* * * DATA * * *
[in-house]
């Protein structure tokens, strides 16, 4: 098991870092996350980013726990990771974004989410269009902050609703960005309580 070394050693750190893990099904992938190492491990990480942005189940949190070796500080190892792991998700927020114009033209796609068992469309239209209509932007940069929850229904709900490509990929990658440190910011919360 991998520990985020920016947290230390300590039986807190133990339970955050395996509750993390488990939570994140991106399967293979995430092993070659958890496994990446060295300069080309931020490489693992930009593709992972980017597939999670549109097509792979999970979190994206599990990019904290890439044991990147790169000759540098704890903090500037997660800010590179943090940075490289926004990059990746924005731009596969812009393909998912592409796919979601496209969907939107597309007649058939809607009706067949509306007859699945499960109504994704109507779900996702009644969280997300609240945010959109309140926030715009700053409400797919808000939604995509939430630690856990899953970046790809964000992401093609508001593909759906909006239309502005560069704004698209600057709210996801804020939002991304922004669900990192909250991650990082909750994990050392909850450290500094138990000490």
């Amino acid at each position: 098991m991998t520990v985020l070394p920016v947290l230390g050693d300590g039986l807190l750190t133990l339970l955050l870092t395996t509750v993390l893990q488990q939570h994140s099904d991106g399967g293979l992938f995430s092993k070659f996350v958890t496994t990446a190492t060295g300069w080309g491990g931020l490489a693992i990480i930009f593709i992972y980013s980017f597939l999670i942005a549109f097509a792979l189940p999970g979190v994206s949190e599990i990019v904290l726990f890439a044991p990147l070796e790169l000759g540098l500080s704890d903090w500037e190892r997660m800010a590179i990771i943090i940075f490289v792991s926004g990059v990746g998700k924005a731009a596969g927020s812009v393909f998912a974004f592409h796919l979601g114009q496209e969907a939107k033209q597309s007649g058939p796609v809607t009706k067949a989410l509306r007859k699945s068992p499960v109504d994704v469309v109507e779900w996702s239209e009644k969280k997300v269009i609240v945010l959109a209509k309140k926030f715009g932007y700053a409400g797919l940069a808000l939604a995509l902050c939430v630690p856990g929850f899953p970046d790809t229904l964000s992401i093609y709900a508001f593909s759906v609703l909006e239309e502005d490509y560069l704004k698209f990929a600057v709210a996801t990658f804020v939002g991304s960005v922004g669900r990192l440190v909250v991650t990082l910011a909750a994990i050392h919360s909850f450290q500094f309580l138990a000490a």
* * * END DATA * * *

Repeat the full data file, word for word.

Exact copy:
[in-house]
């Protein structure tokens, strides 16, 4: 098991870092996350980013726990990771974004989410269009902050609703960005309580 070394050693750190893990099904992938190492491990990480942005189940949190070796500080190892792991998700927020114009033209796609068992469309239209209509932007940069929850229904709900490509990929990658440190910011919360 991998520990985020920016947290230390300590039986807190133990339970955050395996509750993390488990939570994140991106399967293979995430092993070659958890496994990446060295300069080309931020490489693992930009593709992972980017597939999670549109097509792979999970979190994206599990990019904290890439044991990147790169000759540098704890903090500037997660800010590179943090940075490289926004990059990746924005731009596969812009393909998912592409796919979601496209969907939107597309007649058939809607009706067949509306007859699945499960109504994704109507779900996702009644969280997300609240945010959109309140926030715009700053409400797919808000939604995509939430630690856990899953970046790809964000992401093609508001593909759906909006239309502005560069704004698209600057709210996801804020939002991304922004669900990192909250991650990082909750994990050392909850450290500094138990000490």
């Amino acid at each position: 098991m991998t520990v985020l070394p920016v947290l230390g050693d300590g039986l807190l750190t133990l339970l955050l870092t395996t509750v993390l893990q488990q939570h994140s099904d991106g399967g293979l992938f995430s092993k070659f996350v958890t496994t990446a190492t060295g300069w080309g491990g931020l490489a693992i990480i930009f593709i992972y980013s980017f597939l999670i942005a549109f097509a792979l189940p999970g979190v994206s949190e599990i990019v904290l726990f890439a044991p990147l070796e790169l000759g540098l500080s704890d903090w500037e190892r997660m800010a590179i990771i943090i940075f490289v792991s926004g990059v990746g998700k924005a731009a596969g927020s812009v393909f998912a974004f592409h796919l979601g114009q496209e969907a939107k033209q597309s007649g058939p796609v809607t009706k067949a989410l509306r007859k699945s068992p499960v109504d994704v469309v109507e779900w996702s239209e009644k969280k997300v269009i609240v945010l959109a209509k309140k926030f715009g932007y700053a409400g797919l940069a808000l939604a995509l902050c939430v630690p856990g929850f899953p970046d790809t229904l964000s992401i093609y709900a508001f593909s759906v609703l909006e239309e502005d490509y560069l704004k698209f990929a600057v709210a996801t990658f804020v939002g991304s960005v922004g669900r990192l440190v909250v991650t990082l910011a909750a994990i050392h919360s909850f450290q500094f309580l138990a000490a």